Come explore how art making can be a soothing container for those in the helping professions. Having a regular self-care practice can help you keep your creative well filled, ready to face the often challenging and difficult role of helping others.  Many of us encourage our clients and patients to take care of themselves but often forget to heed the same advice for ourselves regularly.  Before every airplane flight, adults are instructed in emergencies to take the oxygen for themselves first before offering to others.    The same principle applies to the work we do in the helping professions.  If we do not take care of our own mental health and well-being first, then we are less likely to have the energy and emotional capacity to serve our clients.

This monthly gathering for therapists and helping professionals will be based on the tenets of art therapy:


  • art making for resiliency

  • art making for self-expression

  • art making for exploration of self

  • art making for processing difficult emotions

  • art making for self-reflection

  • art making for mindfulness

  • art making to experience a flow state

  • art making for relaxation

The format is of this monthly workshop is one of prevention, self-discovery and exploration through the arts but is not art therapy. Participants are encouraged to take any personal issues that arise in workshops sessions to their therapist. Please note that this workshop is not a supervision group.  If you are looking for a supervision group in the Toronto area please contact

What Exactly is Self-Care?

Myers, Sweeney, & Witmer (2000) defined wellness as “a way of life oriented towards optimal health and well-being in which body, mind, and spirit are integrated by the individual to live life more fully within the human and natural community” (p. 252).
Three specific components have to be put forward by therapists in their practice of self-care:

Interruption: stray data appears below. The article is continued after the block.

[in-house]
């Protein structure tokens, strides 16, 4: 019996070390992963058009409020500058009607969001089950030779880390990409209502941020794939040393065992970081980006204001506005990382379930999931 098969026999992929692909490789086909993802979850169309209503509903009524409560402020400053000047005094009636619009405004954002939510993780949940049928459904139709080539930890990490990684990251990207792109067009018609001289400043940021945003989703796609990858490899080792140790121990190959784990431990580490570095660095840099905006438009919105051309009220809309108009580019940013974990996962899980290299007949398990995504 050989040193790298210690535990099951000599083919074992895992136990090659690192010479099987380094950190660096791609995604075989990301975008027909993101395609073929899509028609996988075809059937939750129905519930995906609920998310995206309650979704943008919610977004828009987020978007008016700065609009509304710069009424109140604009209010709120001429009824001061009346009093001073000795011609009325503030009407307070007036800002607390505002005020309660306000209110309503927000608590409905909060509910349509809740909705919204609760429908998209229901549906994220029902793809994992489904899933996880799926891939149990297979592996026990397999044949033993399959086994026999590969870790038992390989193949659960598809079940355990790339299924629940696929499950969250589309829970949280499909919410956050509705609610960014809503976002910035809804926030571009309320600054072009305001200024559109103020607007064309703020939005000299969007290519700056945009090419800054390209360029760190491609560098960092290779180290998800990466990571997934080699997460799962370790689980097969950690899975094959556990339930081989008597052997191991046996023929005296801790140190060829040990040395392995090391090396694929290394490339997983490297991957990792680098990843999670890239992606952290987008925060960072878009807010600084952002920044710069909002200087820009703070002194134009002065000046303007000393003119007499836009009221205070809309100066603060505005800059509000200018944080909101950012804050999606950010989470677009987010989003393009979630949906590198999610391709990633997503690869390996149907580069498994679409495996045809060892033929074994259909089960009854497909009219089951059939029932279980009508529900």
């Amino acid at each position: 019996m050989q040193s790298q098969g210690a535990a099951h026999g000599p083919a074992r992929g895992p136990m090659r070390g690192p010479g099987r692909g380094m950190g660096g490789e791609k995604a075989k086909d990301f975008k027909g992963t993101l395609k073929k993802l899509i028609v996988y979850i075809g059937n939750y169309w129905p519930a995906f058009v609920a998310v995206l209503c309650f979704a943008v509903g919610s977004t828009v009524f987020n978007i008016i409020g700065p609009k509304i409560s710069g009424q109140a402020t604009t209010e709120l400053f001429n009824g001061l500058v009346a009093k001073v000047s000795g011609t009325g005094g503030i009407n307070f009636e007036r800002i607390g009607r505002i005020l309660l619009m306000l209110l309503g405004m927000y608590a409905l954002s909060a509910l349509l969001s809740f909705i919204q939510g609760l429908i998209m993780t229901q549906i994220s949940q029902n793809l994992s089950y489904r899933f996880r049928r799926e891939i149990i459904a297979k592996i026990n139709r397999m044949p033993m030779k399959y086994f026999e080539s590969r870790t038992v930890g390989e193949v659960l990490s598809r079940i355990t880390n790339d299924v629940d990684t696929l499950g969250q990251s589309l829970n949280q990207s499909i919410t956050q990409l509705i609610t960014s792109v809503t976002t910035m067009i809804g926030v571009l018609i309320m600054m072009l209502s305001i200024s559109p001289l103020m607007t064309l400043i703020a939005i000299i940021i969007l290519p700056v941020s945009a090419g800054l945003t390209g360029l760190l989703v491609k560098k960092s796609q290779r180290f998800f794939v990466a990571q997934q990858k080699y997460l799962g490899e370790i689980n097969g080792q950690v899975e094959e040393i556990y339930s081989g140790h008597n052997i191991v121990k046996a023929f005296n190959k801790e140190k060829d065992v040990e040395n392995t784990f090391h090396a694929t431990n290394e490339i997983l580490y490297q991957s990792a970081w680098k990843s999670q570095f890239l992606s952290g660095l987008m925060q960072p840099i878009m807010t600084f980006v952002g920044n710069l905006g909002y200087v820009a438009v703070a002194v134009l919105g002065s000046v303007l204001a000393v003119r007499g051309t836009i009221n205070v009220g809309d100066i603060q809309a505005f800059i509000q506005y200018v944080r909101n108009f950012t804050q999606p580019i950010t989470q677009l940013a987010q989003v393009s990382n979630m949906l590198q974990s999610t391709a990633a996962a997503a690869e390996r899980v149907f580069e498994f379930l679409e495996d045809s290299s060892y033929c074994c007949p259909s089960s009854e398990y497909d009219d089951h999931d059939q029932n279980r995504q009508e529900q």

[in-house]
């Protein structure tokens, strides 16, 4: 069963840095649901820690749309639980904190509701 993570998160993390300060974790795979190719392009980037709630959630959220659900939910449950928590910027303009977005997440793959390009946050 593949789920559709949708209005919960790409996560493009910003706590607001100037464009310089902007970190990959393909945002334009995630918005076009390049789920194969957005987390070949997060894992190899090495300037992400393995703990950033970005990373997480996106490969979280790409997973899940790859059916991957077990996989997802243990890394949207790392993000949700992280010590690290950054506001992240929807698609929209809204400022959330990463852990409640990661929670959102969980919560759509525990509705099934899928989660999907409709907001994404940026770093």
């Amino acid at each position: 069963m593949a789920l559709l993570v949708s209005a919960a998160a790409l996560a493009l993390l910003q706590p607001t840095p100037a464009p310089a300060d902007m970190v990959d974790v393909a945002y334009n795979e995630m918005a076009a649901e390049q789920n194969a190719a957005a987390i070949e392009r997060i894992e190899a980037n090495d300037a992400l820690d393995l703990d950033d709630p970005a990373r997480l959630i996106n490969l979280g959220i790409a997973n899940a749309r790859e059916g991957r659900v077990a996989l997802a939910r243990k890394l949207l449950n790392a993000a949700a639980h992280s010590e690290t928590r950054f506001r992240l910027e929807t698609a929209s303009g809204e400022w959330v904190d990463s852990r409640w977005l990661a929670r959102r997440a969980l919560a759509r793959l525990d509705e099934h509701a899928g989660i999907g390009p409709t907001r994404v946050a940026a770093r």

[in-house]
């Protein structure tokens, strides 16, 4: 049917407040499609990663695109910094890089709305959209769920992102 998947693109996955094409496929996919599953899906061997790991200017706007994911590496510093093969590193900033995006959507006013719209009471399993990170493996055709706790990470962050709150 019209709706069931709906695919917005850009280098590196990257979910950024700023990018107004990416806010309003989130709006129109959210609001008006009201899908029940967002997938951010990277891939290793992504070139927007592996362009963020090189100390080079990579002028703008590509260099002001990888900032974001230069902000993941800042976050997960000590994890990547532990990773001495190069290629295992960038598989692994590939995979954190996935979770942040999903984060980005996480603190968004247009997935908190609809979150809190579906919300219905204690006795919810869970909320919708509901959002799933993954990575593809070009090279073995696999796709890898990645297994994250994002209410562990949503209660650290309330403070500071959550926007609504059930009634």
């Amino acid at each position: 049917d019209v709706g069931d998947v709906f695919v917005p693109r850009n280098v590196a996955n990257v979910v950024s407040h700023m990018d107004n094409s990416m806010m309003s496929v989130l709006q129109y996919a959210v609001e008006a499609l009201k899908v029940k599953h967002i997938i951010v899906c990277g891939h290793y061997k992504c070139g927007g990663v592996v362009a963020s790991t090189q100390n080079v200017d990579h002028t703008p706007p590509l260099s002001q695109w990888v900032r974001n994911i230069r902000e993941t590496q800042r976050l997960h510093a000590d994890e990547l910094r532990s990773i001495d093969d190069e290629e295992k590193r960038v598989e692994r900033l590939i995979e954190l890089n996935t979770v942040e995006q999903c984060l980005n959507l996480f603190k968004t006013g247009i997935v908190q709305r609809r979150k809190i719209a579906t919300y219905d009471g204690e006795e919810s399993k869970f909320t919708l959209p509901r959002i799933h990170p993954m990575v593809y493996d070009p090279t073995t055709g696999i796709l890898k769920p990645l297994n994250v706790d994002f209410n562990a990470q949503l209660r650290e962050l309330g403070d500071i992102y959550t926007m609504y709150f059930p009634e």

1. Self-awareness: “involves benign self-observation of our own physical and psychological experience” (Baker, 2003, p. 14)
  2. Self-regulation: the process of self-regulation refers to the conscious or less conscious actions we do in order to “help us maintain and restore our physiological and psychological equilibrium” (Baker, 2003, p. 15). Of major importance for therapists considering the emotionally charged nature of their work. (Shapiro, Brown, & Biegel, 2007).
  3. Balance: “the balancing of connections among self (involving the psychological, physical, and spiritual, as well as the professional), others (including personal and professional relationships), and the larger community (encompassing civic and professional involvement)”(Baker, 2003, p. 14).

Why Art for Self-Care?

Art production has been shown to improve negative mood (Bell, & Robbins,  2007).
Art-making can help contain emotions, explore and express self in relation to clinical work (Wadeson, 2003).
Creating art can lead to increased self-awareness through clarifying therapist’s feelings and exploring the preconscious and unconscious (Wadeson, 2003).
Art-making has the potential to offer a process for reflection, insight and problem solving for therapists (Wadeson, 2003).

  Payment for single workshops can also be made via an e-transfer to



Baker, E. K. (2003). Caring for ourselves: A therapist guide to personal and professional well-being. Washington, DC: American Psychological Association.

Bell, C.E. & Robbins, S.J., (2007) Effect of Art Production on Negative Mood: A Randomized, Controlled Trial Art Therapy: Journal of the American Art Therapy Association, 24(2) pp. 71-75.

Kaimal, G., Ray, K., & Muniz, J. (2016) Reduction of Cortisol Levels and Participants’ Responses Following Art Making, Art Therapy, 33:2, 74-80.

Myers, J. E., Sweeney, T. J., & Witmer, J. M. (2000). The Wheel of Wellness counseling for wellness: A holistic model for treatment planning. Journal of Counseling & Development, 78, 251-266.

Nainis, N (2005) Art Therapy with an Oncology Care Team, Art Therapy: Journal of the American Art Therapy Association, 22:3, 150-154

Riley, S. (1997) An Art Psychotherapy Stress Reduction Group: For Therapists Dealing With A Severely Abused Client Population: The Arts In Psychotherapy 23(5) pp. 407-415.

Shapiro, S. L., Brown, K. W., & Biegel, G. M. (2007). Teaching self-care to caregivers: Effects of mindfulness-based stress reduction on the mental health of therapists in training. Training and Education in Professional Psychology, 1(2), 105–115.

Wadeson, W. (2003) Making Art for Professional Processing: Art Therapy: Journal of the American Art Therapy Association, 20 (4) pp. 208-218.

Cancelation Policy